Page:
Six Uttar Pradesh cities alone can generate 11.4 GW of solar energy using 11 per cent of their built-up area, a report by the Centre for Environment and Energy Development (CEED) said on Friday.
The report titled “Uttar Pradesh: Uncovering Solar Rooftop Potential in Urban Cities” released here said the installation of solar rooftops in Lucknow, Kanpur, Agra, Meerut, Allahabad and Gorakhpur can also generate 3 lakh jobs in the state.
It suggested that the peak power deficit be met by installing grid-connected solar rooftops by 2025 to generate 1,674 MW.
CEED Programme Director Abhishek Pratap said: “Solar rooftop has a game-changing potential to completely revitalise the development landscape with improved power supply, massive capital infusion and significant rise in job creation.”
He added that the 11.4 GW of solar rooftop potential in these six cities can “bring Rs 570 billion investment in the solar energy sector in the state, thus creating a ripple effect in employment generation with a possibility of 3 lakh jobs in next five years along with an expansive boost to manufacturing, assembling and service sectors in the solar industry”.
The CEED’s report reveals that about one-third of this target can be achieved by merely exploiting the potential of these six major cities, considering the current grid curtailment factor.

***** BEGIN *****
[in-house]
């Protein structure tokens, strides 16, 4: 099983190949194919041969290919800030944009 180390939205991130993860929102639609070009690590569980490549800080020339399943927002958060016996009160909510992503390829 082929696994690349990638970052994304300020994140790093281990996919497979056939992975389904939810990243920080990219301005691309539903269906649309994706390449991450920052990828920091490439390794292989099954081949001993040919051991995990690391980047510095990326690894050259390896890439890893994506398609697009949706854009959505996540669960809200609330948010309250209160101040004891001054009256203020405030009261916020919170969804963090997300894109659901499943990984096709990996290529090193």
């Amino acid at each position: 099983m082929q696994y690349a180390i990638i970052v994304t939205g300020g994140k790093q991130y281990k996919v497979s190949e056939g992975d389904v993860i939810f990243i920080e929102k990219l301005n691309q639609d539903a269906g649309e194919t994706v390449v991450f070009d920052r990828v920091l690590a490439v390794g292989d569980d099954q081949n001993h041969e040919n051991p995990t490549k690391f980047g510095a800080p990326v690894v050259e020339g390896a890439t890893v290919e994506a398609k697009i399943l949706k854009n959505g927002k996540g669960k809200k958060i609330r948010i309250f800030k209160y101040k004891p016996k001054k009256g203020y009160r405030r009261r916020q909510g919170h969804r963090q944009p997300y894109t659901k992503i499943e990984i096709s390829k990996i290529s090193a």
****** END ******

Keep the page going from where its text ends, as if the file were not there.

It also charts a sustainable roadmap to make the cities of Uttar Pradesh powered through solar energy.
As these cities have well established urban residential settlements and overall infrastructure, their potential lies largely in the residential sector, followed by public/semi-public buildings and government buildings.
Among these cities, Lucknow (3187 MW) has the maximum potential, followed by Kanpur (3010 MW) and Agra (1986 MW), whereas Gorakhpur (833 MW) has the lowest solar rooftop potential. The potential of the other two cities — Allahabad and Meerut — studied in the report are 1577 MW and 900 MW, respectively.
Rooftop solar projects can be readily executed in government buildings, public/semi-public buildings and industries.
“For catalysing energy transformation in the state, government buildings offer best options with bundling of projects which helps in reducing the cost,” said Anand Prabu Pathanjali, Manager – Clean Energy at CEED.
“Metering guidelines and their implementation need further strengthening for a higher amount of solar power through distributed sources,” he added.
In a recent order, the state government made solar rooftops mandatory for all government buildings and asked its departments to explore the use of solar energy for catering to their energy requirements.